Science Lab | Photo by Soham Parikh | The Wright State Guardian
As the coronavirus vaccines become available to at-risk individuals, students at Wright State University (WSU) decide whether or not to become vaccinated. For two students, the choice to become vaccinated was an easy one.
How vaccines work
WSU professor and Chair of Internal Medicine and Neurology Glen Solomon explained that by exposing the body to weakened or dead virus cells, vaccines prepare the body to fight off the real thing.
“The vaccine’s real job is to make the body aware of specific aspects of a virus so that we know that it is foreign and our body knows to attack it,” said Solomon.
What is different about the coronavirus vaccine is that it uses mRNA to help the body build immunity to the spike protein found in the coronavirus. Solomon explained that the technology of mRNA has been in the works for several decades now.
“What’s so remarkable about these vaccines is that because they have developed this platform for mRNA, they can develop vaccines very quickly. This was really a technology that was literally designed for us to be able to have very fast vaccine development. So that’s not something that people should fear,” said Solomon.
Students getting the vaccine
WSU students who work in high-risk environments have begun getting vaccinated. There is debate about whether or not these vaccines are safe, but RCA President Jeremiah Penick and President of Association of Black Business Students Dai’Shanae Moore decided that becoming vaccinated was worth it to protect others.
“It’s kind of cool to be in the first group. It did lead to a little bit of hope because it shows that there is actual progression within the pandemic and hopefully getting back to some sense of normality. That the vaccine is out there and people are getting vaccinated added to the hope,” said Penick.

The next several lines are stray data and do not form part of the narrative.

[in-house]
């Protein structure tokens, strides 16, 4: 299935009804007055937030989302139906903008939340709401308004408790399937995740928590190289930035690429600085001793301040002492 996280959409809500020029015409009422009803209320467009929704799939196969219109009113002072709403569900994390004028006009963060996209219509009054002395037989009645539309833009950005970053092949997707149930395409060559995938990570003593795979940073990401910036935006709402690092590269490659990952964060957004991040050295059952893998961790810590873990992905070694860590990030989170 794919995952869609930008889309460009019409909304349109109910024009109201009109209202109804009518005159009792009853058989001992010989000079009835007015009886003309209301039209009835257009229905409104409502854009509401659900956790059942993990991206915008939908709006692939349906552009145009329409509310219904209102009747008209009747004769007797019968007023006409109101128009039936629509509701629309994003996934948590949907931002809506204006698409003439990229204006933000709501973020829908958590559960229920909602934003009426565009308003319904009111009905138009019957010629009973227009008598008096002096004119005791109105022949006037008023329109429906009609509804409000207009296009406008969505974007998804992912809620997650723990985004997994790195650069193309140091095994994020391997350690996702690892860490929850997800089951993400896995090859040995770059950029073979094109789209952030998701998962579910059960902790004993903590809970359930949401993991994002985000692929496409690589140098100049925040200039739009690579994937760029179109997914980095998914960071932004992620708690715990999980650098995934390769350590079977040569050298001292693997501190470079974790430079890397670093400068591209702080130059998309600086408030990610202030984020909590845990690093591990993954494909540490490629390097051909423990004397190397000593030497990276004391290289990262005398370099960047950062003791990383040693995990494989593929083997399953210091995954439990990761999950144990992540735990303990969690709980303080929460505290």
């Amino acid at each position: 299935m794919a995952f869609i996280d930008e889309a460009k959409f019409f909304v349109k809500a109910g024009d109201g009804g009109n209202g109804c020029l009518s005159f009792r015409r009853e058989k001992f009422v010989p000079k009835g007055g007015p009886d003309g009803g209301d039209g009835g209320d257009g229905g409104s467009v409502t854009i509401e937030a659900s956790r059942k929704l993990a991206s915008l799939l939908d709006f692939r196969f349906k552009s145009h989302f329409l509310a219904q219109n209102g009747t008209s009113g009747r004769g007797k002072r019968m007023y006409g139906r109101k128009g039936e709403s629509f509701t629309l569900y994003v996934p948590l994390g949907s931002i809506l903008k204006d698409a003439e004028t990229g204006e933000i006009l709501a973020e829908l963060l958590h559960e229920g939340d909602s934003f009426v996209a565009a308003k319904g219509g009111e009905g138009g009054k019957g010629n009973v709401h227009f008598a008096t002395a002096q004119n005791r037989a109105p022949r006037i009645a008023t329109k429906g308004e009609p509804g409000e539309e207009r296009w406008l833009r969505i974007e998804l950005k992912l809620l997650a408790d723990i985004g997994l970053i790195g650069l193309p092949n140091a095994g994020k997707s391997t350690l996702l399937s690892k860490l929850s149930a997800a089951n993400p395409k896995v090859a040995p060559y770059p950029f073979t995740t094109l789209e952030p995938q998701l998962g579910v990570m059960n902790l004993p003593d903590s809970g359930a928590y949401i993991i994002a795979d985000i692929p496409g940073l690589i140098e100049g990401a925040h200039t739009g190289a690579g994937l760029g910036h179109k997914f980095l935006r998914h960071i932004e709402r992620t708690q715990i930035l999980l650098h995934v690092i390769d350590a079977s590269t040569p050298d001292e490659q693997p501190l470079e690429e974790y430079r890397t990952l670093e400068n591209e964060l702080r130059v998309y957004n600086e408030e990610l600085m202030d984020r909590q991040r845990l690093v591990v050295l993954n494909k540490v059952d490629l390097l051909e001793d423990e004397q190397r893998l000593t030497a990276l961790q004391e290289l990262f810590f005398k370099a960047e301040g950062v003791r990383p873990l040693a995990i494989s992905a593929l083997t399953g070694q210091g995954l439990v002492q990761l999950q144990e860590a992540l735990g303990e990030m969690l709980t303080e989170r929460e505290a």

Although vaccinated, Moore says she will do what is needed to continue flattening the curve.
“I look at it as just because I got the vaccine doesn’t mean I shouldn’t wear the mask… I still take the proper CDC protocol and wearing a mask properly and staying safe because I understand that not everyone have that mindset like I do and are going to get the vaccine and that is their option,” said Moore.
According to Solomon, mild side effects are normal for vaccines as the body learns to fight off a virus.
“Those effects are things like muscle aches, headaches and low grade fever. Almost any vaccine can give you those side effects and that’s absolutely the same thing we are seeing with the COVID-19 vaccines. Those side effects are really just a sign that the vaccine is doing what it is supposed to do,” said Solomon.
Penick reports that he has only experienced mild symptoms from the vaccine.
“For the first couple days my arm hurt in the injection site honestly like it does when you get the flu vaccine. Outside of that there was a little bit of fatigue the day after but outside of that nothing out of the ordinary. It honestly felt like a normal flu shot,” said Penick.
According to Moore, the only symptom she experienced was arm soreness for a day.